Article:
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Friday, December 21, 2007

Throat clearers

So, 'throat clearing' is the correct terminology for the 'legitimate security concerns, but' syndrome, courtesy of the incomparable Christopher Hitchens. Hitch's moral clearsightedness on these issues earns him forgiveness for his unfortunate religiophobic tendencies. Thanks, Paul M, for a prompt reply to my question, and a very merry Christmas from all at Schloss Grumpy and/or a deplorably belated 'happy Hannukah' to you and all who were celebrating. Please don't take that omission too personally, I only posted my Christmas cards yesterday.

It looks like being a bumper Christmas for the many Christian throat clearers, as noted by Ruth Gledhill in her Times blog (hat tip: Liz of Christian Attitudes). They even get their own special Christmas crib (complete with security barrier, but unaccountably lacking any terrorists among its dramatis personae).

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Anonymous said...

For my tastes, it's the "Happy Chanuka" but for my family by marriage it's "Merry Christmas", so I'm happy to be ecumenical and accept both.

As for worries about being late, I usually tell the recipients of my few Christmas cards that I celebrate according to the Russian Orthodox calendar, and they can expect my greetings around March (and yes, I know that doesn't make sense, but they don't know and it gives me lots of leeway).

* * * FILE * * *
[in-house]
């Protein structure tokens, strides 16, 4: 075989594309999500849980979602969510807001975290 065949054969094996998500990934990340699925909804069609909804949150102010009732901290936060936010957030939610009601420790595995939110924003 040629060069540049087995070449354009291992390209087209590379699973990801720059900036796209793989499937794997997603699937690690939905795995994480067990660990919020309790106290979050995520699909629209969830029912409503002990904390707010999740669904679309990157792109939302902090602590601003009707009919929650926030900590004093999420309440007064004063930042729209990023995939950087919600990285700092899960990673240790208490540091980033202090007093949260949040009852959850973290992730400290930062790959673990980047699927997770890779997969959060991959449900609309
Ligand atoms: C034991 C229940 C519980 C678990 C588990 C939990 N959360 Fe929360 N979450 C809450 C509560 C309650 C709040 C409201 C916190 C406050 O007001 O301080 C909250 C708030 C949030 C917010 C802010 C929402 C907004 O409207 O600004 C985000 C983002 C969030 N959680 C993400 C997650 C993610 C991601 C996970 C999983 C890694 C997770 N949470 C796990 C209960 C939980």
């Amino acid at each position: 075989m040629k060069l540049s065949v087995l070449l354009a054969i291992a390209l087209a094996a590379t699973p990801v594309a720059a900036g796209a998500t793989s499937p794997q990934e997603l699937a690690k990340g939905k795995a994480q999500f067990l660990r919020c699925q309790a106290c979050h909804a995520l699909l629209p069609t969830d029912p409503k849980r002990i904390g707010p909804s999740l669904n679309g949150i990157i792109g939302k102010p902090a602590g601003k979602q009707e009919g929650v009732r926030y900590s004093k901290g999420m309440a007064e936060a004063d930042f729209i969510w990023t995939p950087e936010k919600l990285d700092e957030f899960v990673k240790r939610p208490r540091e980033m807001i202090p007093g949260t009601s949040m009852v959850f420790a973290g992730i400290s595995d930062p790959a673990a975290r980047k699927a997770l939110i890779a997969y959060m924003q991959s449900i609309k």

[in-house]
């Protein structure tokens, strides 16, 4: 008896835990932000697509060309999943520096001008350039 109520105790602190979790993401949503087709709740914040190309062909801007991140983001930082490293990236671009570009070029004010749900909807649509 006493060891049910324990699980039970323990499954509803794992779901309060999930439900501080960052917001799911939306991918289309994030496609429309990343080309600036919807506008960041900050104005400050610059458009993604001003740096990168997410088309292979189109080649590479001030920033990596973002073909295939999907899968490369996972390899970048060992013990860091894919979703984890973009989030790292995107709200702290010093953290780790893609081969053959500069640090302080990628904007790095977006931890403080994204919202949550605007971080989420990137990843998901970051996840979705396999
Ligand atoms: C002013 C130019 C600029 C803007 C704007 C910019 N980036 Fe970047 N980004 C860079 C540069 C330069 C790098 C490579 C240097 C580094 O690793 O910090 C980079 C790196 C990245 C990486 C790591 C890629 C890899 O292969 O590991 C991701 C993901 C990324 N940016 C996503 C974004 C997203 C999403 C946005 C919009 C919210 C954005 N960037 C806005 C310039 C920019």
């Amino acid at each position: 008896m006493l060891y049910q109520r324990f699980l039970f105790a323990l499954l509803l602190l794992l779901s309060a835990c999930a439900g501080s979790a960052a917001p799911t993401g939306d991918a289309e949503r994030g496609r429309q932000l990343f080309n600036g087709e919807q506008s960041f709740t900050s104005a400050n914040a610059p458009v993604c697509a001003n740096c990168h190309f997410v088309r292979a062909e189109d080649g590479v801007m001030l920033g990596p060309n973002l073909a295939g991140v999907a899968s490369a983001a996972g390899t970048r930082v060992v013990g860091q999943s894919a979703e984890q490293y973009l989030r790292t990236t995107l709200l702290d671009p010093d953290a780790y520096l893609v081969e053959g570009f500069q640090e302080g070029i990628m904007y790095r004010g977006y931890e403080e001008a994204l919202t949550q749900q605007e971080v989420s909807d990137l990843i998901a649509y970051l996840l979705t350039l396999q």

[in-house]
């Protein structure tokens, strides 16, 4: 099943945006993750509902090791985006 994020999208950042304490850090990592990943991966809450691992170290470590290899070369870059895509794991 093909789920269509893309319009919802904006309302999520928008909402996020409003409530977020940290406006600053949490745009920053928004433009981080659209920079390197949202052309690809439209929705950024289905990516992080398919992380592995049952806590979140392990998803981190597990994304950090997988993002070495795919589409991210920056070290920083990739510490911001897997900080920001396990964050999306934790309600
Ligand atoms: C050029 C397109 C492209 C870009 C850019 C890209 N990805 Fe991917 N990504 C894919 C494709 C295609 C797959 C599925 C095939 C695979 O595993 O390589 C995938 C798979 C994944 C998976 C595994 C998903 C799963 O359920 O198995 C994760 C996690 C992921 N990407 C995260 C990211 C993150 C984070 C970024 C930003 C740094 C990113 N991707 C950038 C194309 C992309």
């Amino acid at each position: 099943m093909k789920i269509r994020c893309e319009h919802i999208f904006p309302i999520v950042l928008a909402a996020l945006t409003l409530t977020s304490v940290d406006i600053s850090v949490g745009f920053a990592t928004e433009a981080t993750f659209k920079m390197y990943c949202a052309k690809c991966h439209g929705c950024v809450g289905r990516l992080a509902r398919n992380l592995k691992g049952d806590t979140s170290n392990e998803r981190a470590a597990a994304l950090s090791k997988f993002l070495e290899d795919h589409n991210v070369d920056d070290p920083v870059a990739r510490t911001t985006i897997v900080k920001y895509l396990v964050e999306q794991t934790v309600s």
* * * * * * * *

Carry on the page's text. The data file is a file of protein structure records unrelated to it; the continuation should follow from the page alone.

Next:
Paul M.

Anonymous said...


Below is a letter from Anglican Friends of Israel, published in this week's Church Times, about the Amos Trust's nativity scene.

Suicide bombings are offensive, too

From Frances Waddams

Sir, — Jonathan Bartley’s splendid “A very offensive Christmas to you” (Comment, 14 December) certainly cuts through the tinsel and tissue paper of the British Christmas.

He cited the Amos Trust’s “nativity crib-scene . . . containing Israel’s separation wall” as an example of British charities’ subversive approach to the Christmas story.

A member of Anglican Friends of Israel, struck by the Amos Trust’s imagery, recently phoned it to order some crib scenes, and requested, to complete the scene, figures of suicide bombers, who still want to murder Israeli children, but are effectively hindered by Israel’s security fence. Alas, the Amos Trust was unable to oblige.

Could it be that this aspect of today’s Holy Land conflict is just a little too offensive for the Amos Trust to acknowledge?
Anglican Friends of Israel